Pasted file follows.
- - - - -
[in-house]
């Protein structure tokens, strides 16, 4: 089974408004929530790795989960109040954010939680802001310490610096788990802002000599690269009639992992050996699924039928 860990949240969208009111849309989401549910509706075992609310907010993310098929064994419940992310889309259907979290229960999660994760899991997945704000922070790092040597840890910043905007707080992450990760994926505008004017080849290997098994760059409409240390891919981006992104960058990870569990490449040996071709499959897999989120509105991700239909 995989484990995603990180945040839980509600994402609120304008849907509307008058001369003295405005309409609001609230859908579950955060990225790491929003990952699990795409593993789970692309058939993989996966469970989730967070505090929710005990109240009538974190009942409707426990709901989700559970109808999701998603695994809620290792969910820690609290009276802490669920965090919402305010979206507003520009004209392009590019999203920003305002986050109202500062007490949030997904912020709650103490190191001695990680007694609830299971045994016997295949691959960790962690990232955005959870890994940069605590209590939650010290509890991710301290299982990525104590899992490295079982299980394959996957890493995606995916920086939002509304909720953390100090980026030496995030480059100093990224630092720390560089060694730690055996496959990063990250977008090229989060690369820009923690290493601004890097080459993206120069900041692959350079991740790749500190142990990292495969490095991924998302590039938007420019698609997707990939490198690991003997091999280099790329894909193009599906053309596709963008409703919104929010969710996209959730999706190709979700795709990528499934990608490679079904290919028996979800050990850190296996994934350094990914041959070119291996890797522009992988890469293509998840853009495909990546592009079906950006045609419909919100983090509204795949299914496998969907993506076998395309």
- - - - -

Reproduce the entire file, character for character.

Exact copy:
[in-house]
């Protein structure tokens, strides 16, 4: 089974408004929530790795989960109040954010939680802001310490610096788990802002000599690269009639992992050996699924039928 860990949240969208009111849309989401549910509706075992609310907010993310098929064994419940992310889309259907979290229960999660994760899991997945704000922070790092040597840890910043905007707080992450990760994926505008004017080849290997098994760059409409240390891919981006992104960058990870569990490449040996071709499959897999989120509105991700239909 995989484990995603990180945040839980509600994402609120304008849907509307008058001369003295405005309409609001609230859908579950955060990225790491929003990952699990795409593993789970692309058939993989996966469970989730967070505090929710005990109240009538974190009942409707426990709901989700559970109808999701998603695994809620290792969910820690609290009276802490669920965090919402305010979206507003520009004209392009590019999203920003305002986050109202500062007490949030997904912020709650103490190191001695990680007694609830299971045994016997295949691959960790962690990232955005959870890994940069605590209590939650010290509890991710301290299982990525104590899992490295079982299980394959996957890493995606995916920086939002509304909720953390100090980026030496995030480059100093990224630092720390560089060694730690055996496959990063990250977008090229989060690369820009923690290493601004890097080459993206120069900041692959350079991740790749500190142990990292495969490095991924998302590039938007420019698609997707990939490198690991003997091999280099790329894909193009599906053309596709963008409703919104929010969710996209959730999706190709979700795709990528499934990608490679079904290919028996979800050990850190296996994934350094990914041959070119291996890797522009992988890469293509998840853009495909990546592009079906950006045609419909919100983090509204795949299914496998969907993506076998395309």